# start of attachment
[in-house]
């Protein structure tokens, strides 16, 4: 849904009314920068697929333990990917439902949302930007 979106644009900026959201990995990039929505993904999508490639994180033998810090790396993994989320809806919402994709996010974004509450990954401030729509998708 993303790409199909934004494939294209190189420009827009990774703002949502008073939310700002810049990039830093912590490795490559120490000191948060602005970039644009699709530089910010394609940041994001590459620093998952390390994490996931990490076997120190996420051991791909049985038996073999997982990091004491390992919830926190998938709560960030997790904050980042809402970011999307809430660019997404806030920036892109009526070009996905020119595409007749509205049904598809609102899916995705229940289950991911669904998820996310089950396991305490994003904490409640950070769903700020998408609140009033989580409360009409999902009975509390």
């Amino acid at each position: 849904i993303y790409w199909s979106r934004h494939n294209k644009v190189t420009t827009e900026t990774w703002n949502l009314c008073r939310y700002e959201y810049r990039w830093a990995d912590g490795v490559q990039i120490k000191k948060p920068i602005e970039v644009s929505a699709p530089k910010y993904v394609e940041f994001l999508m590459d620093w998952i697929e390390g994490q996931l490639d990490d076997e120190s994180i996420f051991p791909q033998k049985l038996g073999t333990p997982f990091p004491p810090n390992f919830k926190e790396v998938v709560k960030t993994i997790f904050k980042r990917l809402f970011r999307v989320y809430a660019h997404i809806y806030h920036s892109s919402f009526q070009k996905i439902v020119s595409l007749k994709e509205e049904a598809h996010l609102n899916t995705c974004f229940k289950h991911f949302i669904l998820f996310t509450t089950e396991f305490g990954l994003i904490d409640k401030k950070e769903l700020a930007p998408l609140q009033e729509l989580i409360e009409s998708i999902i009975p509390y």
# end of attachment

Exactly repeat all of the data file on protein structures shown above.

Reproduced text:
[in-house]
């Protein structure tokens, strides 16, 4: 849904009314920068697929333990990917439902949302930007 979106644009900026959201990995990039929505993904999508490639994180033998810090790396993994989320809806919402994709996010974004509450990954401030729509998708 993303790409199909934004494939294209190189420009827009990774703002949502008073939310700002810049990039830093912590490795490559120490000191948060602005970039644009699709530089910010394609940041994001590459620093998952390390994490996931990490076997120190996420051991791909049985038996073999997982990091004491390992919830926190998938709560960030997790904050980042809402970011999307809430660019997404806030920036892109009526070009996905020119595409007749509205049904598809609102899916995705229940289950991911669904998820996310089950396991305490994003904490409640950070769903700020998408609140009033989580409360009409999902009975509390």
């Amino acid at each position: 849904i993303y790409w199909s979106r934004h494939n294209k644009v190189t420009t827009e900026t990774w703002n949502l009314c008073r939310y700002e959201y810049r990039w830093a990995d912590g490795v490559q990039i120490k000191k948060p920068i602005e970039v644009s929505a699709p530089k910010y993904v394609e940041f994001l999508m590459d620093w998952i697929e390390g994490q996931l490639d990490d076997e120190s994180i996420f051991p791909q033998k049985l038996g073999t333990p997982f990091p004491p810090n390992f919830k926190e790396v998938v709560k960030t993994i997790f904050k980042r990917l809402f970011r999307v989320y809430a660019h997404i809806y806030h920036s892109s919402f009526q070009k996905i439902v020119s595409l007749k994709e509205e049904a598809h996010l609102n899916t995705c974004f229940k289950h991911f949302i669904l998820f996310t509450t089950e396991f305490g990954l994003i904490d409640k401030k950070e769903l700020a930007p998408l609140q009033e729509l989580i409360e009409s998708i999902i009975p509390y």